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The Indian banking crisis is just beginning


Q3FY16 was another horror show for the PSB’s let’s have a look at the numbers of top 4 banks, because looking at numbers of all the 21 listed is injurious to our eyes and brains. Safe to say the other smaller PSU banks too have  embodied the competitive spirit by out doing each in terms of losses, provisions and NPA’s.
We gave you a preview of how bleak things were in an earlier article “Corporate India is addicted to debt” but compared to the Q3 number they look like a bunch of roses. The sudden jump in NPA’s, losses and provisions can be attributed to the RBIs mandate to clean up balance sheets of PSU’s by March 2017.
This article is a second in the series “The Next Big Crisis” aimed at taking a 260 view of the litany of issues plaguing the Indian banking sector.
Dr. Rajan has been on a warpath to tame the asset quality demon at a time when India is being projected as an island of growth amidst a worsening a global economic environment.  It can also be argued that the RBI recognized the problem a little too late and the steps taken so far haven’t nearly been enough. Yes it can be argued both ways but this is not a one song movie and the true nature of this mess is distorted beyond recognition.
This is not a problem that happened over night, it has been in the making for a long time and it shows the impotence, idiocy and ineptitude of our system and well as our policy makers. Bad loans are a function of the economy, there is nothing special about them but if banks do not take steps right from screening the applicants this current situation will be the result.
Indian banks including the private banks have been notoriously lax in screening loan applications and running background checks, most often than not knowing the right guy can be the difference between getting a loan or not. Rampant political interference, poor to absolutely useless managements are also root causes for the situation.
PSB’s have become playgrounds for shameless display of political influence up until recently. Though the situation has not changed overnight it has been decreasing considerably. The present govt has taken a number of laudable initiatives from Indradhanush to appointing CEO’s from the private sector but they have been found severely lacking against the magnitude of this problem. The only silver lining has been the relentless focus by both the finance ministry and the RBI.
Q3 in numbers
  • 11 out of 25 PSBs ending the quarter with a loss and the other eight witnessing a sharp fall in profit (between 59 and 93%) compared to the year-ago period.
  • Provisioning for bad loans hit Rs 44,000 double YoY
  • The listed universe of PSB’s reported a combined net loss of nearly 11,000 crore against a profit of Rs 33,613 crore in the same quarter last year
  • The total recognized gross non-performing assets (NPAs)stood at almost Rs 440,000 crore jumping by over 50%.
  • Average gross NPA ratio of public sector banks stood at 7.32 per cent nearly three times that of private sector banks excluding CDR and SDR.
It is estimated that 85% of the stressed assets lie on the books of PSB’s. To truly understand how tall the NPA mountain is here is a comparison.
Stressted Assets In Indian banks
The combined level of NPAs and restructured assets is 14%–or one rupee in seven–of all loans made by India’s public-sector banks, close to Rs 8 lakh crore ($117 billion). This amount, higher than the gross domestic product (GDP) of Oman, Sri Lanka and Myanmar, is potentially at risk. – IndiaSpend
The Indian Express newspaper on Feb. 09 had reported that PSB’s have written off bad loans worth Rs1.14 lakh crore between 2013 and 2015 fiscal years,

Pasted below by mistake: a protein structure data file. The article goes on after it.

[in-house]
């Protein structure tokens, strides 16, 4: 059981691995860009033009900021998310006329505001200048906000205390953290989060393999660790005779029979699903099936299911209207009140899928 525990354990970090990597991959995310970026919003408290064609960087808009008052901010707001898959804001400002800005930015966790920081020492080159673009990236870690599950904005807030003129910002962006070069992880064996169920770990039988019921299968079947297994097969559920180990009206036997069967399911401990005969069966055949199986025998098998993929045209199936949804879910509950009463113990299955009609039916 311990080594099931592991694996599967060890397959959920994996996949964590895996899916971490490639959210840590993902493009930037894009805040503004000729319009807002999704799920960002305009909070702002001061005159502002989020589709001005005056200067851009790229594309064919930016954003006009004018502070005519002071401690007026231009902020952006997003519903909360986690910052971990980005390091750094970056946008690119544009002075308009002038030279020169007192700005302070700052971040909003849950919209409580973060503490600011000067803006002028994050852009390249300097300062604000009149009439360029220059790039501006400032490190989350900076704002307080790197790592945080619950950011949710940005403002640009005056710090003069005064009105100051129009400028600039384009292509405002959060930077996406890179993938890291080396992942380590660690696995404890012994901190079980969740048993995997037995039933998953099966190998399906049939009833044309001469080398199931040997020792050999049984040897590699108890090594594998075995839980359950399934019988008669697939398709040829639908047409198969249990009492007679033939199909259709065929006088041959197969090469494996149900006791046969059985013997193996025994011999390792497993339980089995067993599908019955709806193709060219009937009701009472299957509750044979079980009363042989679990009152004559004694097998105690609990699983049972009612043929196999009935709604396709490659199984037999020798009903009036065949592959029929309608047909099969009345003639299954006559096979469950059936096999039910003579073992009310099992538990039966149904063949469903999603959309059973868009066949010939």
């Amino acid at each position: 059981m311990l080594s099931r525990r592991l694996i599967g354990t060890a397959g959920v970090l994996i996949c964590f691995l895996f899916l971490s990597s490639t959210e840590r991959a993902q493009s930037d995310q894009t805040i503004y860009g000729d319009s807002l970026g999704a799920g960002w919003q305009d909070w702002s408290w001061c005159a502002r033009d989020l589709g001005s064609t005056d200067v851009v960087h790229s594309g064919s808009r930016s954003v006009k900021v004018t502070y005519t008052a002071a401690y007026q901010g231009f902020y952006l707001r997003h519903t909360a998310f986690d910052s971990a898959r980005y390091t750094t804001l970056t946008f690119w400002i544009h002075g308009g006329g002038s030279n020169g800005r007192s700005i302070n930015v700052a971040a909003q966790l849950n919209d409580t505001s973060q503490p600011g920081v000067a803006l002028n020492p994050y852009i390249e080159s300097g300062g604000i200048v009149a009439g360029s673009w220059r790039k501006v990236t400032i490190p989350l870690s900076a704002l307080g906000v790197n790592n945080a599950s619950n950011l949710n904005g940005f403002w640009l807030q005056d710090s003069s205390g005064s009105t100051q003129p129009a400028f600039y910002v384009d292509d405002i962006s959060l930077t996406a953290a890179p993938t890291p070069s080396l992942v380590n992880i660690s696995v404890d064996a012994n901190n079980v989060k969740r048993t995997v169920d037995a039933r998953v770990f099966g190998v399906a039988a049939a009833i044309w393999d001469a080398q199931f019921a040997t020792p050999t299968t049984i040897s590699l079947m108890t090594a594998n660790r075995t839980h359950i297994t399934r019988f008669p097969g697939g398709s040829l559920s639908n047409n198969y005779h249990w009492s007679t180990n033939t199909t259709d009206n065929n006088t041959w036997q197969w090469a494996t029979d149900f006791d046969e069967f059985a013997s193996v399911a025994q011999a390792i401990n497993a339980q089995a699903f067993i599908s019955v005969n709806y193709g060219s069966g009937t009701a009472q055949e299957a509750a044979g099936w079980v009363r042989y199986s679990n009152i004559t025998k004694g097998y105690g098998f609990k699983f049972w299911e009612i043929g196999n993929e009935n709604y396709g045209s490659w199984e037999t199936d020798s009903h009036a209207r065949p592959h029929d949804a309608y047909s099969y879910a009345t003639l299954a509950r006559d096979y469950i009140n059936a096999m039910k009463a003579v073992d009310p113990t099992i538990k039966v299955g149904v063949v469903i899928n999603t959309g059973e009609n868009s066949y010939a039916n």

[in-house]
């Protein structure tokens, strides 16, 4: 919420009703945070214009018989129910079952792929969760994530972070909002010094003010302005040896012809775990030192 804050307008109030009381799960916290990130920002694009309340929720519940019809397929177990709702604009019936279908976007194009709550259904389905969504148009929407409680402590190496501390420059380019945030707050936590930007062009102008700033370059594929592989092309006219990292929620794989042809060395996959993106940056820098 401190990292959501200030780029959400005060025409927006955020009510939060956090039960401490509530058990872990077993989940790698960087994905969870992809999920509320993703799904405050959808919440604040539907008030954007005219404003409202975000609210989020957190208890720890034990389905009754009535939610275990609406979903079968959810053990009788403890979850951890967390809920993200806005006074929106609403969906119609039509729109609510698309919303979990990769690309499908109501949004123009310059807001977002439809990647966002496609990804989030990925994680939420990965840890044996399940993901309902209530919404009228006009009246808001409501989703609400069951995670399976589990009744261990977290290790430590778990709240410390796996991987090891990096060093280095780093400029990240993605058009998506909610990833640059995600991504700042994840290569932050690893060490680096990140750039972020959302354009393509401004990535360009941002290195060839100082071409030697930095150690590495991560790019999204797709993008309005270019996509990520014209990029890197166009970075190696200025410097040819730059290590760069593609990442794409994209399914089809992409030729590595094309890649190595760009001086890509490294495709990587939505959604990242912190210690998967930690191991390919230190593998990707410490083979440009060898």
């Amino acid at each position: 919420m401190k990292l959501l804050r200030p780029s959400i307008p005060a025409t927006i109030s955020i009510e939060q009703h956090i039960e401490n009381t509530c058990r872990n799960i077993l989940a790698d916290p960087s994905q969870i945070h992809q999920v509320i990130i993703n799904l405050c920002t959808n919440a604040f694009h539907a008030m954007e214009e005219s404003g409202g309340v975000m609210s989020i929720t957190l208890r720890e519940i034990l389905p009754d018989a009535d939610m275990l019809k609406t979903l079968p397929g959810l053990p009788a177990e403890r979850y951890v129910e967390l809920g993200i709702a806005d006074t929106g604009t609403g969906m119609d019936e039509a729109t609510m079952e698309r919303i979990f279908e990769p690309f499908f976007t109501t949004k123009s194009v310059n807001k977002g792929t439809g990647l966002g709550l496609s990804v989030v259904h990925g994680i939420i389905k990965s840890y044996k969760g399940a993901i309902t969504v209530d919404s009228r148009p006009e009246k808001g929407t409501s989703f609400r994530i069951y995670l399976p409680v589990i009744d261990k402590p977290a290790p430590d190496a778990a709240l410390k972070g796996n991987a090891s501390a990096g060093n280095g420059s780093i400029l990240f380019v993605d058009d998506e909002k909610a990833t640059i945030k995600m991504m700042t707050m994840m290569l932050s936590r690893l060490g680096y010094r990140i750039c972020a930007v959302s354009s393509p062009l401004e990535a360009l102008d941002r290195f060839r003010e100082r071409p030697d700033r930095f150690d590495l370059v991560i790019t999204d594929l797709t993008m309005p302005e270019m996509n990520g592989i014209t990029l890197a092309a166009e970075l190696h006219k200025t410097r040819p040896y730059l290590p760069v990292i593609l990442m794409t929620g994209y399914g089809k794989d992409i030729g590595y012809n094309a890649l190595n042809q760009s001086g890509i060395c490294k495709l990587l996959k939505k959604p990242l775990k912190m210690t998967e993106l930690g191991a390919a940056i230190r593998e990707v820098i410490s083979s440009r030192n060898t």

The problems facing the PSB’s are not just limited to the non performing assets but are a lot deeper. The cost to income ratios have been steadily increasing over the years, meaning PSB’s are spending more money to earn every single rupee than they ever did in the past 10 years. This comes at a time when the CIR for private banks has hit a five year low.
Financial Express
Between April 2013 and December 2015 21 PSB’s have set aside Rs 2.35 lakh crore as provisions, that is nearly seven times the amount infused by the government into these banks. These numbers come against the backdrop of an increasing desperation for capital infusion into these state-owned banks.
The dramatic rise in stressed assets and losses is that is a vindication of a long known fact that PSB’s have been hiding the true extent of the mess. Without an able management and a Chinese wall between the government and the banks this wont be the last asset crisis successive governments will face.
There is also a creeping fear that the troubles in the banking sector run deeper than the picture painted in the quarter gone by. The RBI has listed 150 truant borrowers and directed banks to downgrade those firms and provide provisions for. While it is true that the top Indian conglomerates account for a disproportionate amount of stressed loans (12% ) many more are expected to join further worsening the crisis.
Experts estimate that an amount of about 1,00,000 to 5,00,000 crores is required by FY 17. The results will deteriorate further with all the banks except BOB taking 50 per cent of the RBI mandated bad loan classification. India ratings estimates that PSB’s would require 3.7 lakh crores between FY 2017 and 19.
CRISIL recently issued a “Credit Alert” on PSBs citing worsening asset quality issues. In the past 18 months, CRISIL has either downgraded or revised its outlook to ‘Negative’ on nine out of the 25 PSBs that it rates. In May 2015, it had estimated weak assets in banks to rise to a high of around Rs.5,30,000 crore or 6.3% of total advances by March 2016.
Fitch in its recent press release said “The stand-alone credit profile of many Indian public sector banks should come under pressure unless there is meaningful action to restore capital adequacy,” Further it said that the estimated capital need for the system of $140 billion may need to be reassessed given the mounting losses in the system. It is “unusual” for RBI to be driving state-owned banks to raise provisioning so quickly, which indicates that earnings pressure will continue in the fourth quarter of this fiscal and possibly beyond, Fitch added.